“I’m at the point now where it’s like I just want to be in my house,” he said.

A worker in PPE scans the ID card of a man during Covid-19 screening in a residential block in Shanghai on Wednesday.
A worker in PPE scans the ID card of a man during Covid-19 screening in a residential block in Shanghai on Wednesday.Yu Ruwen / FeatureChina via AP Images

Health officials in Shanghai have said recovered Covid-19 patients should not be blocked from returning home.

“We hope their family and community will not worry about them or discriminate against them,” Wu Jinglei, director of the Shanghai Health Commission, said Sunday.

Critics say that while China’s policies have minimized Covid-19 cases and deaths, they have also caused needless pain.

On Monday, a prominent Chinese economist said his 98-year-old mother had died outside a hospital emergency room after waiting for her Covid-19 test results for four hours. The economist, Larry Hsien Ping Lang, said his mother was seeking treatment for kidney disease.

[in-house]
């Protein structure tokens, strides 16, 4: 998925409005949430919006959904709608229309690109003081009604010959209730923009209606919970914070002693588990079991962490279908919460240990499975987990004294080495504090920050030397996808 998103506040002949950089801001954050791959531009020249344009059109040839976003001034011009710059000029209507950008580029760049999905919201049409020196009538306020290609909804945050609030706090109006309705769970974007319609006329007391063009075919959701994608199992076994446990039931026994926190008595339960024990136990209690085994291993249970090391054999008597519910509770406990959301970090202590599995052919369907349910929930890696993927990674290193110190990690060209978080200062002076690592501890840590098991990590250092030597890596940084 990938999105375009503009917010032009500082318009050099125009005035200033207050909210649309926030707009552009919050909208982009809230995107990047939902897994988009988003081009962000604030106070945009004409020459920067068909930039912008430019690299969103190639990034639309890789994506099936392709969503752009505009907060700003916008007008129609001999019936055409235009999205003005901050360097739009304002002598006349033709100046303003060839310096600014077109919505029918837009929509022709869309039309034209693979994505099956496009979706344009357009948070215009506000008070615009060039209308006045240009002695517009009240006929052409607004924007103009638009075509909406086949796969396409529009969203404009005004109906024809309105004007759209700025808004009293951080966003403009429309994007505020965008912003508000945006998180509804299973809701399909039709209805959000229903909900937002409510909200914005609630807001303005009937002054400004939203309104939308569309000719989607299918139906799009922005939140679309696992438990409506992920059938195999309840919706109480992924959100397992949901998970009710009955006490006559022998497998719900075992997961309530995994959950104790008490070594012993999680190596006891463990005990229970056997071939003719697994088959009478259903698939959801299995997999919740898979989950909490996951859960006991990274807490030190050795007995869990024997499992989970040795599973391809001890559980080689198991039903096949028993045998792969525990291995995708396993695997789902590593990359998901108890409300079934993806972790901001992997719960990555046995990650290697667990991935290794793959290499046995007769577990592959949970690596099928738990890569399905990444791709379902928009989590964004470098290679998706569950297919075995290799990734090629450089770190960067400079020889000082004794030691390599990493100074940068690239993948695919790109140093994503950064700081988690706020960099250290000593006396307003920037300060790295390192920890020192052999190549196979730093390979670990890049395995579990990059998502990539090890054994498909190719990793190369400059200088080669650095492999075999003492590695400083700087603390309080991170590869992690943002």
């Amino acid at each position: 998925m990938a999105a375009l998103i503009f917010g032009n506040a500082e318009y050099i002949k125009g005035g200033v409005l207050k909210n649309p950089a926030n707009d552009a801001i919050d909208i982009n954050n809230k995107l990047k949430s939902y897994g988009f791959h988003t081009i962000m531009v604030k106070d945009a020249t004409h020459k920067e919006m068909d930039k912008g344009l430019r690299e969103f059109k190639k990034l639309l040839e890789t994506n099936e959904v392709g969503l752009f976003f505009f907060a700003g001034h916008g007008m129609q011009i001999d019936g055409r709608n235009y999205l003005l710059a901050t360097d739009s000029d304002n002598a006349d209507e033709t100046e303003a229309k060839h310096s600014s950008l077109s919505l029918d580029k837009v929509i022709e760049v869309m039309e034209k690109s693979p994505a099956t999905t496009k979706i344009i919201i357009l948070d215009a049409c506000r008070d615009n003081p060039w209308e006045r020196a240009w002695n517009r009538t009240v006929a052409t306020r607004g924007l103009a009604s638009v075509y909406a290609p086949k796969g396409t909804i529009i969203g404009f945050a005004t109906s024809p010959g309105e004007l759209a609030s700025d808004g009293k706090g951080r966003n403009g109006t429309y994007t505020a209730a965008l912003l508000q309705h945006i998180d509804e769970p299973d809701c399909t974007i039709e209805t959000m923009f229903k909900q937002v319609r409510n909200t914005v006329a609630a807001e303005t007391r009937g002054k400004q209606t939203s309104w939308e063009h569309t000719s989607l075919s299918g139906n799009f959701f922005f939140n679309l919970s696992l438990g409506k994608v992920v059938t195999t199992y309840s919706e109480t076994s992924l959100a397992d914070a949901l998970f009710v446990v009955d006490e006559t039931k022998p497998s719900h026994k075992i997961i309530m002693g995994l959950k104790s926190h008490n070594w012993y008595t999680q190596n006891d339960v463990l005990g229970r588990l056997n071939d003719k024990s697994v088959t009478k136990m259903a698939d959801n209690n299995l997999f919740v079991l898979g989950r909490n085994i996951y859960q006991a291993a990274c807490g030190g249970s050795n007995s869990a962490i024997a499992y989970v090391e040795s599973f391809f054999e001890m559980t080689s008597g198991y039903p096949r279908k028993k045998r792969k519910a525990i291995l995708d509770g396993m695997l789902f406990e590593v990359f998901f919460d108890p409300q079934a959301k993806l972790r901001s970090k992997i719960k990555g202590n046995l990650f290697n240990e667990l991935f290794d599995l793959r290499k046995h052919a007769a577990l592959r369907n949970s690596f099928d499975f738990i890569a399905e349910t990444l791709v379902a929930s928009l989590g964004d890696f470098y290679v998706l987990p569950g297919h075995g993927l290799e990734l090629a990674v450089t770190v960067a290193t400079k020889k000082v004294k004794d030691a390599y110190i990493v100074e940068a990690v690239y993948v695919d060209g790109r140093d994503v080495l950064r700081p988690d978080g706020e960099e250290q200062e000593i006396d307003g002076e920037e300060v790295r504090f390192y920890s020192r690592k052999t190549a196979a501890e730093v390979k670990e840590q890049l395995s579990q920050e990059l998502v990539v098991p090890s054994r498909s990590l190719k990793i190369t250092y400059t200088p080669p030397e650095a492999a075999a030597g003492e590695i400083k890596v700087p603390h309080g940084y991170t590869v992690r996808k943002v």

“According to the past diagnosis, just one injection and she will be fine,” he said in a post on Weibo, China’s equivalent of Twitter.

NBC News has not verified Lang’s claims. The Shanghai Health Commission did not immediately respond to a request for comment.

Lang said he missed the chance to see his mother one last time because his own residential compound was on lockdown and it took time for him to get permission to leave.

“I hope this tragedy will not happen again,” he said.

Jennifer Jett reported from Hong Kong, and Janis Mackey Frayer from Beijing.